I'm sure your employer could do that if it wanted to do so. But just because it can do something doesn't mean it has a legal obligation to do so. While I know you don't want to get into the facts behind your dispute with your employer, I cannot help but think that your employer has looked into the dispute between you and the other employee and has concluded that you are in the wrong -- or at least that you're more in the wrong such that it doesn't want to bend over backward to accommodate you.

My interpretation of this is that the court issued an order requiring you to stay away from him. If that's not correct, you'll need to clarify.




It's going to be impossible for anyone other than an attorney who handles unemployment compensation matters in NY to speak intelligently about how the facts you mentioned might impact your eligibility for unemployment compensation.




"Wrongful negligence"? In any event, you have no claim against your employer. Your employer is in a difficult situation. A conflict exists between two employees who apparently worked together closely before the conflict arose. A court has now issued an order for Employee A to stay away from Employee B. On the assumption that the order effectively prevents you from legally continuing with the prior situation, then your options are to find new employment, ask your employer for some sort of accommodation, or risk violating the court's order. Obviously, it would be best for you if your employer made some accommodation, but your employer has no legal obligation to do so.




I'm sure your employer could do that if it wanted to do so. But just because it can do something doesn't mean it has a legal obligation to do so. While I know you don't want to get into the facts behind your dispute with your employer, I cannot help but think that your employer has looked into the dispute between you and the other employee and has concluded that you are in the wrong -- or at least that you're more in the wrong such that it doesn't want to bend over backward to accommodate you.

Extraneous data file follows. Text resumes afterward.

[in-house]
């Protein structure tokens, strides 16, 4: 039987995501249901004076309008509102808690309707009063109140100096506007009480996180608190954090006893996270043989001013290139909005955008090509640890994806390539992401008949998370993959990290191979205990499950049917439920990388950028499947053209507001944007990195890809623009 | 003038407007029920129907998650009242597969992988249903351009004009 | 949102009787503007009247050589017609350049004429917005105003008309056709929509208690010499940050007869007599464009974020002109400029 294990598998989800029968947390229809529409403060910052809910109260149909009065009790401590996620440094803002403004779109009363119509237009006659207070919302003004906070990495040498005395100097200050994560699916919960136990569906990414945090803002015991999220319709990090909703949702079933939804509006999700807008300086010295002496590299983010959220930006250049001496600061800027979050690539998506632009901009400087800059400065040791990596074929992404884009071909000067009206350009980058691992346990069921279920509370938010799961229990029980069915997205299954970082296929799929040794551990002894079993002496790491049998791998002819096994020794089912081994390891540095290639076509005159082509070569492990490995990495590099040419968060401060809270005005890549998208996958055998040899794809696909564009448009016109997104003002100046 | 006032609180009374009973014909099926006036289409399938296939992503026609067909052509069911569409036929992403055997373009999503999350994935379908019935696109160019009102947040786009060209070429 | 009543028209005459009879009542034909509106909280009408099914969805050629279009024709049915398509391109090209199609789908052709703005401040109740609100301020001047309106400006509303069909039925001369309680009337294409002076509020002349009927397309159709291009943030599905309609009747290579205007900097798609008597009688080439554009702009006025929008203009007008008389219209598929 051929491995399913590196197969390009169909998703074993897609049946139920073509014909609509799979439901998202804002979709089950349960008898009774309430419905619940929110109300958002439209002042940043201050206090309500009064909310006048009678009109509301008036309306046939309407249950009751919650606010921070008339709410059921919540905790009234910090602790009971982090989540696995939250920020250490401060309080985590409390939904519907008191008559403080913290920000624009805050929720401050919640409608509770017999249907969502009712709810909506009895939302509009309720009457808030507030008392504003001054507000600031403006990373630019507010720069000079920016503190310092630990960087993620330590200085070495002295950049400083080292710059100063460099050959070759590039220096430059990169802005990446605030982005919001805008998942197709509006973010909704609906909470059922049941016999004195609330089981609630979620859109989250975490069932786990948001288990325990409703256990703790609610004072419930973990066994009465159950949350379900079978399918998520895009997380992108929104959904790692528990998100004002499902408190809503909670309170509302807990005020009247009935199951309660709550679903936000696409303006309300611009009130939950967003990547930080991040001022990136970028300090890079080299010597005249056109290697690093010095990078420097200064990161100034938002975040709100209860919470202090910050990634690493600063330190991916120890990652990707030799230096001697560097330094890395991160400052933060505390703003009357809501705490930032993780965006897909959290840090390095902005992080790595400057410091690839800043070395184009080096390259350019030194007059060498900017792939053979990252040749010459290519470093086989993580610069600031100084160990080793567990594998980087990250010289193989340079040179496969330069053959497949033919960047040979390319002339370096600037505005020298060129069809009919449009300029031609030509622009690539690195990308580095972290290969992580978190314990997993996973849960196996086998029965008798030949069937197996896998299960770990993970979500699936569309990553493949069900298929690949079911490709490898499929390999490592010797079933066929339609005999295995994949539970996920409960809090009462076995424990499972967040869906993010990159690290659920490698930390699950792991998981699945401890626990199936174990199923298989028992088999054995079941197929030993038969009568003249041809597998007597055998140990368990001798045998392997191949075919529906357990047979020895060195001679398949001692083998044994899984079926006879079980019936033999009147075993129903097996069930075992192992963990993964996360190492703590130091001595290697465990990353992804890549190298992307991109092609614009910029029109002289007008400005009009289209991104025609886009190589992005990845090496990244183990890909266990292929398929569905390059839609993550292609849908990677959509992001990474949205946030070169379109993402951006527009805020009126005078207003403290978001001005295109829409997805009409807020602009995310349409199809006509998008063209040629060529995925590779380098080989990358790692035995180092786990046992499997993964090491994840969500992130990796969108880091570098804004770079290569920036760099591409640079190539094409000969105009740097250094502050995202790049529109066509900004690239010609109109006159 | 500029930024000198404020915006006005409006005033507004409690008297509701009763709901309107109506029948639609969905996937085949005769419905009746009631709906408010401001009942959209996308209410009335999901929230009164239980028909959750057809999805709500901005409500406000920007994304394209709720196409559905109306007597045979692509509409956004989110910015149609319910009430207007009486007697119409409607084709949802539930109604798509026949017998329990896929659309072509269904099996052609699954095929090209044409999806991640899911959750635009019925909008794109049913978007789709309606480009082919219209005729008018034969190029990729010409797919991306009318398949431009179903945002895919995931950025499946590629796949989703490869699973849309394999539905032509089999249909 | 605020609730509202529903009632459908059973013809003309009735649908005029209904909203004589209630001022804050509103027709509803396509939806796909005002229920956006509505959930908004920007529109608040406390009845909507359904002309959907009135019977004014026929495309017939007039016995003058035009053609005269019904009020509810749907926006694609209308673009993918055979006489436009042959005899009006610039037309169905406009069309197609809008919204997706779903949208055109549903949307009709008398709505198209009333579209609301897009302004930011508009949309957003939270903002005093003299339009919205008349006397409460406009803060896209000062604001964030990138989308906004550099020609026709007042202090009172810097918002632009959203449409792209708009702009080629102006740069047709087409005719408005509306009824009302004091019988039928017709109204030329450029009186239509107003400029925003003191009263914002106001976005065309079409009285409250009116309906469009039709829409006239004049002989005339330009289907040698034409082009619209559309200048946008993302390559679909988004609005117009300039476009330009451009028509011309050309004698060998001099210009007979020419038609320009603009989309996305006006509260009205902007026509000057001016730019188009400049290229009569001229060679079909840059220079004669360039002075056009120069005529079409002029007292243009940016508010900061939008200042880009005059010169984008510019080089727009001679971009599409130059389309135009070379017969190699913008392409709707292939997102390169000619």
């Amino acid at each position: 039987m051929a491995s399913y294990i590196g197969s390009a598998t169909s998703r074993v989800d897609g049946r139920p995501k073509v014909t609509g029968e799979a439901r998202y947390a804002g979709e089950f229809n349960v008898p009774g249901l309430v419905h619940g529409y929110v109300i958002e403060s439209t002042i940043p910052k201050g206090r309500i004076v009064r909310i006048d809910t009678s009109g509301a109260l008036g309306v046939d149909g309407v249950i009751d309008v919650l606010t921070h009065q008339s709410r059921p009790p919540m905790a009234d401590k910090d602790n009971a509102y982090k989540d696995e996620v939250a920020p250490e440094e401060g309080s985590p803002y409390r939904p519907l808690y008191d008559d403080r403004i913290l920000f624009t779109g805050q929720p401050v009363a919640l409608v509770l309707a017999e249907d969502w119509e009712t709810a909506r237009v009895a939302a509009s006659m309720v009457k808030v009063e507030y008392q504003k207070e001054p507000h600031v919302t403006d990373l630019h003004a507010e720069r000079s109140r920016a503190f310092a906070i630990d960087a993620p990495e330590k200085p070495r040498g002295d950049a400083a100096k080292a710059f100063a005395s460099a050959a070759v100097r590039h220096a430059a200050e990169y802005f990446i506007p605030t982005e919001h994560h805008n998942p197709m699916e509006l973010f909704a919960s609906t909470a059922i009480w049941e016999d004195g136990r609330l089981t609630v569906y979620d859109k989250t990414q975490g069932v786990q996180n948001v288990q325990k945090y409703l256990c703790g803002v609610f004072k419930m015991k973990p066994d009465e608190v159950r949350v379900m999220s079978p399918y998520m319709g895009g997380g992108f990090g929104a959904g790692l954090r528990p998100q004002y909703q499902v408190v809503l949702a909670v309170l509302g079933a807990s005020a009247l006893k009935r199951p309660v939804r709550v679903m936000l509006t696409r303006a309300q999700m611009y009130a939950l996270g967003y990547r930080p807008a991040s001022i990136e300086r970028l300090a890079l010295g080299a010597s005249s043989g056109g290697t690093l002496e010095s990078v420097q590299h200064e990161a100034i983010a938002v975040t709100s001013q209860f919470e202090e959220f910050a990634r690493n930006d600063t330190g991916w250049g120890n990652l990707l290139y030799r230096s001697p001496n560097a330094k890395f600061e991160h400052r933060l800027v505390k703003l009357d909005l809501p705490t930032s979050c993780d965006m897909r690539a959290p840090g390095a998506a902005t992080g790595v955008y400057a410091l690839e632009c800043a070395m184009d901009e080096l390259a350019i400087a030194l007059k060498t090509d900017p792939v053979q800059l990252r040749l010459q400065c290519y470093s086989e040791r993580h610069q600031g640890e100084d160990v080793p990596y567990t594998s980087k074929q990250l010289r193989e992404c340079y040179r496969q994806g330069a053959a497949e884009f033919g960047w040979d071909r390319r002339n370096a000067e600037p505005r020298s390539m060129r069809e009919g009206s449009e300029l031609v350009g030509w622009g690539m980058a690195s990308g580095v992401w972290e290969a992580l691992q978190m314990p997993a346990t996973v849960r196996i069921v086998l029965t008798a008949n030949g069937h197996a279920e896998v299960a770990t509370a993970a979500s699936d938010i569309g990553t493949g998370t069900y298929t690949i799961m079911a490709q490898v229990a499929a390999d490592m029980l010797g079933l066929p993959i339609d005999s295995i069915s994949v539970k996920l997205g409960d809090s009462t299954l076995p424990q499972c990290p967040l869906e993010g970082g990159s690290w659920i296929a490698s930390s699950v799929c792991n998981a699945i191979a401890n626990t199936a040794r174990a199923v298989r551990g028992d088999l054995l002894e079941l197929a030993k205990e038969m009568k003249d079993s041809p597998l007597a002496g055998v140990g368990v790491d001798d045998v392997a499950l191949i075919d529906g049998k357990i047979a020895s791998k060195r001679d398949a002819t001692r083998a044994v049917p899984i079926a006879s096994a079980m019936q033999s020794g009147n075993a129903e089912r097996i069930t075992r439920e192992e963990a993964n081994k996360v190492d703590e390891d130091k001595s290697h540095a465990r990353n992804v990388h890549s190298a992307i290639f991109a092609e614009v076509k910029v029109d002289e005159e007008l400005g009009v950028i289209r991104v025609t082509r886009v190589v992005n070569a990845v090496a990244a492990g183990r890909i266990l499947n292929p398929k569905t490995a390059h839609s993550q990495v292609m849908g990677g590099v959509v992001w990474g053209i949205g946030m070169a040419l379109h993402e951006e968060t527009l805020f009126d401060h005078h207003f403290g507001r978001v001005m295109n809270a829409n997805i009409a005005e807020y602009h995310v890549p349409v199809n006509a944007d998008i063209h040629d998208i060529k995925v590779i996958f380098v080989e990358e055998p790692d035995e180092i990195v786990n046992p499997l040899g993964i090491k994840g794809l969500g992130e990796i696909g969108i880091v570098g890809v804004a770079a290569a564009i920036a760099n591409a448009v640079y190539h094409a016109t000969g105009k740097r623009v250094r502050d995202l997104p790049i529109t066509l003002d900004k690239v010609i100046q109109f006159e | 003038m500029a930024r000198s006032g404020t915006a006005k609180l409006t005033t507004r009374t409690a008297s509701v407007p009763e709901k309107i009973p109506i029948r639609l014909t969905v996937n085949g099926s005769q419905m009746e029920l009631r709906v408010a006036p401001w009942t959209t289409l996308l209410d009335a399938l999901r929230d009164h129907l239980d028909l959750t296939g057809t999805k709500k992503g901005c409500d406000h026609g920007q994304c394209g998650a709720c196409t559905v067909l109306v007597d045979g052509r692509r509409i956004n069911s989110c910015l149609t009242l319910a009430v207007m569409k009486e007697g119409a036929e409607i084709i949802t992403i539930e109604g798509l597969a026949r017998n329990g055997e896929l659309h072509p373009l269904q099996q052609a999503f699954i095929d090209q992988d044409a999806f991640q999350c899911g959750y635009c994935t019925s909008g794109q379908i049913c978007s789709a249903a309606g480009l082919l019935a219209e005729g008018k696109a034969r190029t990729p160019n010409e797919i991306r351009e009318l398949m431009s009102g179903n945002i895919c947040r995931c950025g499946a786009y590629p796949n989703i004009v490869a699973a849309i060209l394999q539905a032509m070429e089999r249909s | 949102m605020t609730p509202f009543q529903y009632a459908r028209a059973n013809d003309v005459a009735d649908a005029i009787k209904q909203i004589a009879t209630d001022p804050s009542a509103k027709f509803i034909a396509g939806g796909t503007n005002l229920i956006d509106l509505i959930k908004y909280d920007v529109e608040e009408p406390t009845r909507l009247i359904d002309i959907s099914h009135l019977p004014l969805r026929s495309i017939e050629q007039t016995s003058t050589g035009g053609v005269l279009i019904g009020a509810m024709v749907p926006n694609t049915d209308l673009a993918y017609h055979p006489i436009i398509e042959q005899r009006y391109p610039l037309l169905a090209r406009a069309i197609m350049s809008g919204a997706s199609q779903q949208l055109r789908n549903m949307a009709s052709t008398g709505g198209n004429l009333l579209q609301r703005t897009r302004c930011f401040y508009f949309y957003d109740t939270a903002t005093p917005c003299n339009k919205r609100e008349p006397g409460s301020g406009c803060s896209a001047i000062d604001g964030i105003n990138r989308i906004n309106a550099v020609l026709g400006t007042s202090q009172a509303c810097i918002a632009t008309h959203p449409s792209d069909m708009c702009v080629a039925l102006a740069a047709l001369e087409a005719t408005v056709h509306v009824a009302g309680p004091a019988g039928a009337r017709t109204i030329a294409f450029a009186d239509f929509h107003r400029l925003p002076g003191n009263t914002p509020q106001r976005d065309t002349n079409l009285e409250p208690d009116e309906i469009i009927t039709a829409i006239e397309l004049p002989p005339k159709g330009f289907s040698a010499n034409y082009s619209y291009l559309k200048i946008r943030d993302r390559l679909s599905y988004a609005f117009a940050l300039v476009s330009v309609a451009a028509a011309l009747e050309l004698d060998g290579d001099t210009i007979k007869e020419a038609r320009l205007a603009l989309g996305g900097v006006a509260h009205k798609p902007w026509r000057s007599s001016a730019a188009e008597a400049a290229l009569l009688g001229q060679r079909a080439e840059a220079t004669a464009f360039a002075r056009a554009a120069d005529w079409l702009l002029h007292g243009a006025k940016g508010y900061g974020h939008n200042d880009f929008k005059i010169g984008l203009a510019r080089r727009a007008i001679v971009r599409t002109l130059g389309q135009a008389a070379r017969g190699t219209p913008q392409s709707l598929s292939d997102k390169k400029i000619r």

After the judge heard my testimony she lifted the restrictions about interactions with my co-worker. I am legally allowed to work at the same location with him but with minimal contact. But after seeing how my coworker has easily lied several times over i am afraid to be within walking distance of this man. I explained the situation to my direct supervisor he mad it clear that "he doesnt have any problem with me working from the other location but becasue one of the woman who does what i do is leaving on vacation that he needs me there for two weeks" and thereafter that "we can work something out". Also that he will be out the office several days during that time, leaving me there in that department by myself. I shared my concerns about the situation and it fell on deaf ears. This is not the first time they had done this.

#7 pg1067

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Posted 09 January 2013 - 04:26 PM

After the judge heard my testimony she lifted the restrictions about interactions with my co-worker. I am legally allowed to work at the same location with him but with minimal contact.


So...the judge didn't completely lift the restrictions if you are only permitted "minimal contact." Correct?

In any event, it sounds like your supervisor is willing to accommodate your issue, but perhaps not to the full extent you would like. As between you and your employer, there's no legal issue, and all you can do is try to make the best of the situation.